As discussed further below, the ability to establish indirect predictions in BTAC 150 depends upon the availability of previous instruction fetch addresses, for example, in historical IFA buffer 160. However, under some operating conditions, for example, following machine reboot, context switch or pipeline flush, historical IFA buffer 160 is empty and therefore cannot provide the previous instruction fetch address. For performance reasons, it is nevertheless desirable under such operating conditions to establish BTA predictions in BTAC 132.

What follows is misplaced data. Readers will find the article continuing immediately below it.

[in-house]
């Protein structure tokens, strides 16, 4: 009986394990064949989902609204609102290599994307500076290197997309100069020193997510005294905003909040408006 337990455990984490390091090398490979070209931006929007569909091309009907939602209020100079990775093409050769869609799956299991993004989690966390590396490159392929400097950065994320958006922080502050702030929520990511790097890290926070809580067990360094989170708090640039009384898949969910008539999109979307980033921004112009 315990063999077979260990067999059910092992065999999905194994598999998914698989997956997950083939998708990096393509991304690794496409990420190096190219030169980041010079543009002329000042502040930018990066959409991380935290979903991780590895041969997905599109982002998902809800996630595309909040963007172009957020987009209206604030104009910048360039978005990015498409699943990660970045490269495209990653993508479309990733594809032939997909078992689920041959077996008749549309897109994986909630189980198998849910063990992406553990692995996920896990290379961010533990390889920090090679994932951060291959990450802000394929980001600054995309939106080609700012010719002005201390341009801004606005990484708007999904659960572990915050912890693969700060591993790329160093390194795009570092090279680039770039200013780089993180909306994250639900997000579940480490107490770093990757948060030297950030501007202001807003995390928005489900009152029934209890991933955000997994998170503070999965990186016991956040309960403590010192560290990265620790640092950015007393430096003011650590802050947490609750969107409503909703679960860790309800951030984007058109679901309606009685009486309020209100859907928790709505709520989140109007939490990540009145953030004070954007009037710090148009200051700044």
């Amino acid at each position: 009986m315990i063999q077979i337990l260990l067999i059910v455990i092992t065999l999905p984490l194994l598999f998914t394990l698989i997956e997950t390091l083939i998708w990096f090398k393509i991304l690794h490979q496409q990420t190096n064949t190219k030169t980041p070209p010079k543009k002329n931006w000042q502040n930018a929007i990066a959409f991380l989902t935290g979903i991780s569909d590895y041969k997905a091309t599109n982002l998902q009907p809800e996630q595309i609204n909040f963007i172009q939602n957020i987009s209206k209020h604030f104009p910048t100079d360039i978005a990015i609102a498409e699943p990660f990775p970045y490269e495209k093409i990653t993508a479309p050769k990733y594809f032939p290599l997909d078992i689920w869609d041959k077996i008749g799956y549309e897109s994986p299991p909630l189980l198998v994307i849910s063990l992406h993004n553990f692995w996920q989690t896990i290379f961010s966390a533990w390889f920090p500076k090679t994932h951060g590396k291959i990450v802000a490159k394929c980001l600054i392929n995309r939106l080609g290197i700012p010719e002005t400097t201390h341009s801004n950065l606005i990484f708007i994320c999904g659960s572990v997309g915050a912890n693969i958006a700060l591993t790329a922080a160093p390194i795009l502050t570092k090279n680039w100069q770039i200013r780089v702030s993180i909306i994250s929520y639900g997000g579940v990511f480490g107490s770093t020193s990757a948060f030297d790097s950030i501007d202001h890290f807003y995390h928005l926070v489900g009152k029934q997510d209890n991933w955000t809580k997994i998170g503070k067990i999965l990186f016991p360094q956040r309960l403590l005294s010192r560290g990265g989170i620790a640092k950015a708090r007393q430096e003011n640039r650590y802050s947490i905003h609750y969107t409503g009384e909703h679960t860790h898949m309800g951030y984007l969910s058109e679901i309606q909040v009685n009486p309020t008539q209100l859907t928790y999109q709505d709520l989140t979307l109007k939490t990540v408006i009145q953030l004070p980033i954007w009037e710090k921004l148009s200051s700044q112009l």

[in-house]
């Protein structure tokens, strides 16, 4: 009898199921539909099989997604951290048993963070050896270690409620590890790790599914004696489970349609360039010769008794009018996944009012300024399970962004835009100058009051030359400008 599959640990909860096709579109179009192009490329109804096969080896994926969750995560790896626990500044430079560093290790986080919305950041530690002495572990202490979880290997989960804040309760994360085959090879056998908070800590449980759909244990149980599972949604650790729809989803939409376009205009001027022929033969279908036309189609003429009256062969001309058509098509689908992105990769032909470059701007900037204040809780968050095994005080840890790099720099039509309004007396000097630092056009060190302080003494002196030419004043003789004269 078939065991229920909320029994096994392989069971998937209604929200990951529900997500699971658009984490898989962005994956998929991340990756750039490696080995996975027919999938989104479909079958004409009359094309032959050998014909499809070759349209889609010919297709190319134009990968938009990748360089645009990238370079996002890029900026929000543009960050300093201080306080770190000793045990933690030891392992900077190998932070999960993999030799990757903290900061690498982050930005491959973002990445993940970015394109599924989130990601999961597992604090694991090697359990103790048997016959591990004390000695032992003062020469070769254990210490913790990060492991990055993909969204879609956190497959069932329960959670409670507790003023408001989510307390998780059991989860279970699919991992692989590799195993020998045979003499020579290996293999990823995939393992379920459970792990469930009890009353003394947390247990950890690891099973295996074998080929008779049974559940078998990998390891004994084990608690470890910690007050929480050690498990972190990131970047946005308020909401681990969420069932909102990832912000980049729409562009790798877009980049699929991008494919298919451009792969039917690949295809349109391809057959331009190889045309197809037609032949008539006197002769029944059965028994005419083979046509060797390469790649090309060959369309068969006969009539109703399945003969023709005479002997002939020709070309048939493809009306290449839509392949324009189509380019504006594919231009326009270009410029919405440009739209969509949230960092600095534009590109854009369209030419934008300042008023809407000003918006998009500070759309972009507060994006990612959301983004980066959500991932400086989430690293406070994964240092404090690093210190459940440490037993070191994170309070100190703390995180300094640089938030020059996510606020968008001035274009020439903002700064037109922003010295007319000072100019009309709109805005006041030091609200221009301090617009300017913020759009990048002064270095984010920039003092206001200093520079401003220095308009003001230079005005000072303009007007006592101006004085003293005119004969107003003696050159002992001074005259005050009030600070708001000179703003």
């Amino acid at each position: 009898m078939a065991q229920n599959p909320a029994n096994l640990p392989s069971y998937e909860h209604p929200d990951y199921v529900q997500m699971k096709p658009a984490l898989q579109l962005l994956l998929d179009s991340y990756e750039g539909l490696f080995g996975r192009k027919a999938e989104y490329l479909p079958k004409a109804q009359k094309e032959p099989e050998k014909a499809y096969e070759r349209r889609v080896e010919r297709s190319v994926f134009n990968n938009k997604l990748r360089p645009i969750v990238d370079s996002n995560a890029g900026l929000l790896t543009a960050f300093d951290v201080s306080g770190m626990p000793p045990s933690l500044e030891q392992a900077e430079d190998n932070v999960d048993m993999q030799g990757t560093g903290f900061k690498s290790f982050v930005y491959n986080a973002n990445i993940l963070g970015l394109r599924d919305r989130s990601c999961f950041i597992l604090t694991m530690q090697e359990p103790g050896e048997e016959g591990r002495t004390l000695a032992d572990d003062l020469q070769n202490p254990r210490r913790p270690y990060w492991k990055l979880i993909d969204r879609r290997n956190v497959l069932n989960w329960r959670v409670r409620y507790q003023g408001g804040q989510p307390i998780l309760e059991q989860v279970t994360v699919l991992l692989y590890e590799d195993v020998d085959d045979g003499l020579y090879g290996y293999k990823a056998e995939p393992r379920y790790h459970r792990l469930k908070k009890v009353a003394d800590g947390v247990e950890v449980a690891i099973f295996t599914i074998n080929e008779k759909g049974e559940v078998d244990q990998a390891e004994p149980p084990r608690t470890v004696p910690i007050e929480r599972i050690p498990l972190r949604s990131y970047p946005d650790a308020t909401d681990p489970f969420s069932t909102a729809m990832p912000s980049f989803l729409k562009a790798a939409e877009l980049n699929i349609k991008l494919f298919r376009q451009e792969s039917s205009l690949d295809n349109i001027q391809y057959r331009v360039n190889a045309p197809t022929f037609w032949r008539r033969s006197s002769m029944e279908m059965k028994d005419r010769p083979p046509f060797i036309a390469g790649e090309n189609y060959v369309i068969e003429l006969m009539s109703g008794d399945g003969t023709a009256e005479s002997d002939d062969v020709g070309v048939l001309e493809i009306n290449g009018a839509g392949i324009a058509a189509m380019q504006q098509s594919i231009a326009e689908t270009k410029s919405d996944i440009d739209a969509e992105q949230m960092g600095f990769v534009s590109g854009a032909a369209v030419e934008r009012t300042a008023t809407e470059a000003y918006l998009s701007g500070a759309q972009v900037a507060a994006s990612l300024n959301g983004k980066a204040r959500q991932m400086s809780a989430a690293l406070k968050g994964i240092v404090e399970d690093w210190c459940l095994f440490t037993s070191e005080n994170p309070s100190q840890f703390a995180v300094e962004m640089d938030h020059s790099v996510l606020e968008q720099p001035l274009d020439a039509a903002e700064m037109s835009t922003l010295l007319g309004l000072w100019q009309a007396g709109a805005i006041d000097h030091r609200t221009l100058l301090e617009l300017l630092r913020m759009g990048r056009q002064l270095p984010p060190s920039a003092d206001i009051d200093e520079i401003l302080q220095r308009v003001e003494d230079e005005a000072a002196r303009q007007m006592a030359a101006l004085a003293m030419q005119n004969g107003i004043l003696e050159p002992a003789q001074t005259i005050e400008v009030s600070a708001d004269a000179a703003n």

Accordingly, a BTAC 132 in accordance with the present invention further includes storage for direct predictions, meaning predicted addresses of the next instruction blocks to be fetched. Storage for direct predictions can be implemented in BTAC 132 in a number of different ways. For example, in some embodiments, one or more direct predictions are stored in one or more entries 142 of indirect BTAC 150 and marked in status field 148 as direct predictions. Alternatively, or additionally, one or more entries 142 in indirect BTAC 150 may be exclusively allocated for direct predictions or may be stored in a way of a set-associative BTAC containing at least one way for indirect predictions and at least one way for direct predictions. Further, as further shown in